We all do it, and take for granted that it’s an autonomic function that doesn’t require thought, effort or control most of the time. We know that breathing fulfils the function of oxygenating the blood and is essential to survival. But how else is the breath important?
Breathing fully involves the belly, chest, back and mind and for many people this just doesn’t happen. Simply paying attention to the breath; noticing it’s depth and rate, can have a serious effect on the nervous system, particularly when breathing out slowly and mindfully. Shallow, fast breathing along with increased heart rate occurs as a stress response, in preparation for fight or flight. Of course, this reaction does not only occur in response to actual threats to our safety, it also happens as a response to life’s stressors, including any issues or traumas we haven’t yet worked through.
When we breathe out slowly and mindfully, greater blood supply is directed to the areas of the brain which control problem solving, and we can enter the state of social engagement. By connecting to the breath, we’re able to be more mindful and present with what is actually happening, rather than being caught up in the mental chaos that can distract us from being able to live in the moment.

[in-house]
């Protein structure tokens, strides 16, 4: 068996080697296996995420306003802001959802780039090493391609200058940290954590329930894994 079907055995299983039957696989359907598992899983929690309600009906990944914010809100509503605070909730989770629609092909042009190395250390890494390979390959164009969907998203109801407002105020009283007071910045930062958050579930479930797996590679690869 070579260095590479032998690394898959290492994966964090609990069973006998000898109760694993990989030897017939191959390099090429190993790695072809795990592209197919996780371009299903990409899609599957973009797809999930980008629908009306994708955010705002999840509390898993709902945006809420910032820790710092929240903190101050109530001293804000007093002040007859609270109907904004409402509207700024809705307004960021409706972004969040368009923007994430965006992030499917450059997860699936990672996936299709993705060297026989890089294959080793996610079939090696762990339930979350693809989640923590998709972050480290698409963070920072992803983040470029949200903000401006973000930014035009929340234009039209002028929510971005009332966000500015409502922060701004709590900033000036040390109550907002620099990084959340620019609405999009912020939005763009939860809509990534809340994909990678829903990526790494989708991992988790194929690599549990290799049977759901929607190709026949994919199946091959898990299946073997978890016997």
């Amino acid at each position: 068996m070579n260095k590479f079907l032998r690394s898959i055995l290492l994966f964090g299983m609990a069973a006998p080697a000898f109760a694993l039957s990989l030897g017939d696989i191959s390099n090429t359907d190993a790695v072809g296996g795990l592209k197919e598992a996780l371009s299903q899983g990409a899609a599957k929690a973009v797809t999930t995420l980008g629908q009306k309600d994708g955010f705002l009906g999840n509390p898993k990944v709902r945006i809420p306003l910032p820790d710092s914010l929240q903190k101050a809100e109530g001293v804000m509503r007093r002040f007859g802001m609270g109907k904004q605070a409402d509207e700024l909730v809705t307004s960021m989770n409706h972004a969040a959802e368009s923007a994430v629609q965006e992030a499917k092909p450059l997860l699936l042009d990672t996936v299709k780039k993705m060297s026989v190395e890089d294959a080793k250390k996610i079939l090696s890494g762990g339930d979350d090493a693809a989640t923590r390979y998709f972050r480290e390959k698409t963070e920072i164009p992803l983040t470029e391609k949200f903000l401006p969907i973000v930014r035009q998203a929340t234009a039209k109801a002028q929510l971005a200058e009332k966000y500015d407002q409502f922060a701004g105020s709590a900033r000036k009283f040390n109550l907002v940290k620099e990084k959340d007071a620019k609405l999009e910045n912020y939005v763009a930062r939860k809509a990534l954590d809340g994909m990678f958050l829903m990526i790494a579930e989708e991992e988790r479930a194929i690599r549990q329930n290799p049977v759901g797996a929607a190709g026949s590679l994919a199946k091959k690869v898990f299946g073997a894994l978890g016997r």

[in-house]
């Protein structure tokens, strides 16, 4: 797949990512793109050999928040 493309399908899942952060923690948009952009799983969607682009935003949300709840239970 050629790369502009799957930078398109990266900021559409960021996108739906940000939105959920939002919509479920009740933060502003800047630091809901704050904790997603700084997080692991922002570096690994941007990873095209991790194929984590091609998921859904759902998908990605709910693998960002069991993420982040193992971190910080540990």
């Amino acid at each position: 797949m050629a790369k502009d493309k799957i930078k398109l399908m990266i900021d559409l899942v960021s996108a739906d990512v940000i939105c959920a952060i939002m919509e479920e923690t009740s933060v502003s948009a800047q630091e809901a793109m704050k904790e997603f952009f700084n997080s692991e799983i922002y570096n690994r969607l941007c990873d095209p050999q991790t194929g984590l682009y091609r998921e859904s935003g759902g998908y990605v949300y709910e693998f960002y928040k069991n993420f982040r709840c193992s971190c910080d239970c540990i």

So what is breath work? It’s the term for various breathing practices, exercises or techniques where the breath is consciously controlled. This practice of intentional breathing is used to promote a state of relaxation.
The most commonly heard of conscious breathing is “Pranayama”, often used in yoga, but there are several different techniques used nowadays as a means of therapy and self-healing. PTSD, anxiety and depression are thought to be improved through breathwork.
We can all benefit from harnessing the power of the breath as it can be a very simple yet effective way of dealing with everyday stress by calming the nervous system. It becomes easier to focus the mind and therefore we are able to function in a more productive and creative manner.